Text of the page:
An office building from the 1970s could be demolished to make way for a modern skyscraper along the Capital Beltway in Tysons.
The 11-story, 135-foot tall Park Place I (7926 Jones Branch Drive) is slated for an overhaul. Property owner B.F. Saul Real Estate Investment Trust is looking to replace it with a building with ground-floor retail, a terraced plaza, outdoor seating areas, and “trophy-class office space,” according to application materials.
The developer is seeking a special exception from Fairfax County to waive certain requirements, including an increase in the site’s permitted building height, to make way for the project.
“Compared to the existing building, the proposed Park Place I building will be rotated 90 degrees, thereby opening up views, light, and air through the site and creating symmetry with the adjacent Hilton Worldwide headquarters building,” Mark Viani, a land use and zoning lawyer for the project, said in a July 2 statement of justification to the county.
Viani, who works with the Arlington-based law firm Bean, Kinney, & Korman, noted that the current building remains in operation but “is outdated and is 100% vacant of all tenants.”
B.F. Saul previously submitted plans for an 18-story building in 2018, when it sought to obtain a parking requirement exception. Under its current plan, the redeveloped property would provide 1,842 spaces — more than the 1,506 spaces required.
As part of improvements, the owner would provide 4,040 square feet of urban park space at the property along Jones Branch Drive, which also would be widened to accommodate a new bike lane.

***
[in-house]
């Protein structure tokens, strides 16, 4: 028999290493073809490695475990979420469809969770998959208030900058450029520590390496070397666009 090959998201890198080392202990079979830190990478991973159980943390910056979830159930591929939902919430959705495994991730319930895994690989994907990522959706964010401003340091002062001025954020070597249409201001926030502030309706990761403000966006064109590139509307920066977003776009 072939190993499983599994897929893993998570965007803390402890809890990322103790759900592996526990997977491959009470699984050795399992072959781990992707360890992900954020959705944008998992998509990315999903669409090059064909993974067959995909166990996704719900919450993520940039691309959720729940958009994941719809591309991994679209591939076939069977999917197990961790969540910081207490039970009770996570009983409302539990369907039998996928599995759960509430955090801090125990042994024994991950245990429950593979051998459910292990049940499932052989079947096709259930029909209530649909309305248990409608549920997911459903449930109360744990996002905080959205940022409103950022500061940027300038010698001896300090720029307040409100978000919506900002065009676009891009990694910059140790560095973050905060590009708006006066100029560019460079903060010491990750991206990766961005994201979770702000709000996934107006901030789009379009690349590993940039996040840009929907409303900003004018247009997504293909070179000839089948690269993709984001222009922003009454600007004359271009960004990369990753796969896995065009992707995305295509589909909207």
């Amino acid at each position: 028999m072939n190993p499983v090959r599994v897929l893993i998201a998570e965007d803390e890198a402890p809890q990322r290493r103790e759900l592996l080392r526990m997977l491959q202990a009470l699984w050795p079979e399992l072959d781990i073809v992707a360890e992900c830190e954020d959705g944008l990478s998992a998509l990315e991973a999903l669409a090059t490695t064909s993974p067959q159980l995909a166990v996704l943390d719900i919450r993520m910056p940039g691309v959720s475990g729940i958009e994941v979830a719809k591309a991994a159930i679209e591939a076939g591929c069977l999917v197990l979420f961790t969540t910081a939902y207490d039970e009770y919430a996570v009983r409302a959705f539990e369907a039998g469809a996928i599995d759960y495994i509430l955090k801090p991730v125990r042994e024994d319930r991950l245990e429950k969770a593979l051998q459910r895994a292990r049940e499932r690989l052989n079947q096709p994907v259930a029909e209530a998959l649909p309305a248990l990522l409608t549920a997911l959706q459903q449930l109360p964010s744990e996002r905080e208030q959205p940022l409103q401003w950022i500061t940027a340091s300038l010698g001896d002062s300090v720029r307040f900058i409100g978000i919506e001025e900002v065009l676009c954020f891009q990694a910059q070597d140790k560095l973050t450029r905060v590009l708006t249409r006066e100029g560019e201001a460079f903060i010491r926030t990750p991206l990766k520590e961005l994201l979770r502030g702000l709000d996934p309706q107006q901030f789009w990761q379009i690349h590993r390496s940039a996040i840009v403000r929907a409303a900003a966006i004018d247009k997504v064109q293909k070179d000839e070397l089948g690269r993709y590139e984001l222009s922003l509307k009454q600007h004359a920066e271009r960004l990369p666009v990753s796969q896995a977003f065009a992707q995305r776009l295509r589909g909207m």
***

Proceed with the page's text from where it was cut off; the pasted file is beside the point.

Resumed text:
The proposed construction project is in a C-4 High Intensity Office District county zoning area, which restricts a building height to 120 feet and requires a front setback of 54 feet.
Under the names Tysons Park Inc. and Tysons Park Place II LLC, B.F. Saul is requesting permission for the new building to be 175 feet high and other waivers, including a 41-foot front setback.
The proposal calls for amending a special exception that was approved in 2000 and permitted the Park Place II to reach up to 150 feet in height but maintained Park Place I’s current height, according to the application.
As part of the justification in the request, Viani noted the county’s Tysons Comprehensive Plan calls for buildings up to 175 feet tall in that area based on its proximity to Metro stations. He says that by building “up” rather than “out,” the applicants will better improve pedestrian-oriented spaces and on-site open space.
“Its location along a prominent road makes it a desirable site for additional height to help create a stronger building identity and sense of place in Tysons,” Viani wrote.
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